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Computing disparity map is very SLOW!

asked 2017-02-22 09:20:56 -0500

mirnyy gravatar image

updated 2017-02-22 09:21:33 -0500

I compute with StereoSGBM a disparity map with 2 images of the size of 5472x3648, but it takes very long time to process (up to 10 min).
Is there any possibility to speed this up?

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Smaller images? For "real-time", resolution is usually VGA or QVGA.

Der Luftmensch gravatar imageDer Luftmensch ( 2017-02-22 10:15:55 -0500 )edit
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I also did the same, lower resolution images around 600x400 (approx cont remember) also posted https://www.youtube.com/watch?v=T77i_P-7otM (Vlog) its not very clear map but works for realtime

Codacus gravatar imageCodacus ( 2017-02-22 12:10:11 -0500 )edit

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answered 2017-09-25 19:48:18 -0500

There are several typical steps to try to speed up disparity map calculation:

  1. resize/scale left and right images to the smallest usable/meaningful dimensions.
  2. use the smallest useful correlation window size.
  3. use the smallest useful numberOfDisparities - trading off minDisparities here may help you select a 'depth of field' of interest.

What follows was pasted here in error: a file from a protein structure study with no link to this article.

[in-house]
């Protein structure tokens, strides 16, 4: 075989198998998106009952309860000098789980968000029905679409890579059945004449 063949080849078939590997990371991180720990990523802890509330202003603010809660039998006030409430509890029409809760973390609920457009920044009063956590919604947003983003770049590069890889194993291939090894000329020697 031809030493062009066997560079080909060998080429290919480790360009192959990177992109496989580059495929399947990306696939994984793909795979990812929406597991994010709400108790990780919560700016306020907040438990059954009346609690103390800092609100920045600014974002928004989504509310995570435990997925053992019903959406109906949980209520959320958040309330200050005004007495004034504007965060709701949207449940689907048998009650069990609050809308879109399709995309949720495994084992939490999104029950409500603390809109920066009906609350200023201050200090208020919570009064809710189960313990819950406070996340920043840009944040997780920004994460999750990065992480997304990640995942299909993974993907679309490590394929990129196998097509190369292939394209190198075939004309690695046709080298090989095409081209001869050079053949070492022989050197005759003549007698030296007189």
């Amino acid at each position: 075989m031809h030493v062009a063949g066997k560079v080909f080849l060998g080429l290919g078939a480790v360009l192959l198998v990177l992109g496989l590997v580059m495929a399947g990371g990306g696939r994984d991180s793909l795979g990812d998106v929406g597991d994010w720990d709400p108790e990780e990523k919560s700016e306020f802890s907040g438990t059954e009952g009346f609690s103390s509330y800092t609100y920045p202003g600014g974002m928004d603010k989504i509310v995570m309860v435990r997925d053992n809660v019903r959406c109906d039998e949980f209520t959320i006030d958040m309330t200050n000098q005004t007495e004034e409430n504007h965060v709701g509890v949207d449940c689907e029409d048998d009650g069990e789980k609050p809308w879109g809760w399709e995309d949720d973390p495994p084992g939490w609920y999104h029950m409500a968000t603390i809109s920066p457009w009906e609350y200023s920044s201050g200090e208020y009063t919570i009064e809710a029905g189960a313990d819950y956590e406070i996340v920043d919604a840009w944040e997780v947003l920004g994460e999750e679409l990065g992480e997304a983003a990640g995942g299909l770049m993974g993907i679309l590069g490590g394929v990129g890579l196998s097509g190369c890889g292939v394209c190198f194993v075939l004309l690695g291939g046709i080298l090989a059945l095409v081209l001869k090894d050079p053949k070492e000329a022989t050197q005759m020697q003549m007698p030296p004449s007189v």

4. If you can make StereoBM work for your application or the CUDA versions of StereoBM, they will be be at least an order of magnitude faster than StereoSGBM.
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Thank you very much for your answer.

To 1.
I try to get a 3D reconstruction with the highest resolution, so resizing the images is not a suitable option in this case.

To 2. and 3.
I already tried different parameters and figured out the optimums.

To 4.
I already tried the StereoBM (and the CUDA version is indeed very fast!) but unfortunately it is giving very bad results (in comparison of StereoSGBM).

Do you think the StereoSGBM is as well implementable on CUDA (with parallel computation) ?

mirnyy gravatar imagemirnyy ( 2017-09-28 11:56:53 -0500 )edit

mirnyy, happy to add my thoughts. It sounds like you have a challenging set of requirements.

High spatial resolution across the entire image necessitates high computation requirements. It is hard to imagine otherwise. Scaling x and y also scales number of disparities and window size by approximately the same factor. Disparity effort scales roughly with x * y * (num_disp+wsz), or O(scale^3)

If any objects needing detailed examination are a small part of the overall scene, then it may be possible to use a couple passes: first, an overall disparity map at low resolution to get the overall scene. Then, a second disparity map, over a small region of interest, to resolve fine detail.

I'm not a CUDA expert so can't comment.

opalmirror gravatar imageopalmirror ( 2017-09-28 13:27:35 -0500 )edit
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Asked: 2017-02-22 09:20:56 -0500

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Last updated: Feb 22 '17